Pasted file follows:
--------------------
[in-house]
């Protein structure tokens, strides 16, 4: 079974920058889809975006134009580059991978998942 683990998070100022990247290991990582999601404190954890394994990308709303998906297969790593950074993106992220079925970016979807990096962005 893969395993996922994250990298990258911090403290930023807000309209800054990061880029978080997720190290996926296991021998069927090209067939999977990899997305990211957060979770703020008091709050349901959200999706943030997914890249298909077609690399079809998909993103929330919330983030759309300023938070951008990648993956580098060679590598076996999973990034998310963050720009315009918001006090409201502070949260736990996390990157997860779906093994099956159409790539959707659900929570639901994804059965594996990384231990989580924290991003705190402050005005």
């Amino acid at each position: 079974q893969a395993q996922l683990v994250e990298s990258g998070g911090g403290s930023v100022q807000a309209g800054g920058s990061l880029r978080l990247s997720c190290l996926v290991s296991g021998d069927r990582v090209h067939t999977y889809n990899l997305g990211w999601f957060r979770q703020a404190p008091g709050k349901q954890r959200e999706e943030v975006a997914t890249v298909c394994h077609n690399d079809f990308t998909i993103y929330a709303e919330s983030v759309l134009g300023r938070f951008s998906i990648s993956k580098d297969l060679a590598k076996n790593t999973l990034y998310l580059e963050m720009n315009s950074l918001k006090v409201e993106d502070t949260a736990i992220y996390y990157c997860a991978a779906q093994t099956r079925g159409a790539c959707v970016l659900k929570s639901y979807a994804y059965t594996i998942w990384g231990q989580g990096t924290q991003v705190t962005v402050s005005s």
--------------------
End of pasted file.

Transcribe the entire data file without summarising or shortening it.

[in-house]
């Protein structure tokens, strides 16, 4: 079974920058889809975006134009580059991978998942 683990998070100022990247290991990582999601404190954890394994990308709303998906297969790593950074993106992220079925970016979807990096962005 893969395993996922994250990298990258911090403290930023807000309209800054990061880029978080997720190290996926296991021998069927090209067939999977990899997305990211957060979770703020008091709050349901959200999706943030997914890249298909077609690399079809998909993103929330919330983030759309300023938070951008990648993956580098060679590598076996999973990034998310963050720009315009918001006090409201502070949260736990996390990157997860779906093994099956159409790539959707659900929570639901994804059965594996990384231990989580924290991003705190402050005005």
């Amino acid at each position: 079974q893969a395993q996922l683990v994250e990298s990258g998070g911090g403290s930023v100022q807000a309209g800054g920058s990061l880029r978080l990247s997720c190290l996926v290991s296991g021998d069927r990582v090209h067939t999977y889809n990899l997305g990211w999601f957060r979770q703020a404190p008091g709050k349901q954890r959200e999706e943030v975006a997914t890249v298909c394994h077609n690399d079809f990308t998909i993103y929330a709303e919330s983030v759309l134009g300023r938070f951008s998906i990648s993956k580098d297969l060679a590598k076996n790593t999973l990034y998310l580059e963050m720009n315009s950074l918001k006090v409201e993106d502070t949260a736990i992220y996390y990157c997860a991978a779906q093994t099956r079925g159409a790539c959707v970016l659900k929570s639901y979807a994804y059965t594996i998942w990384g231990q989580g990096t924290q991003v705190t962005v402050s005005s």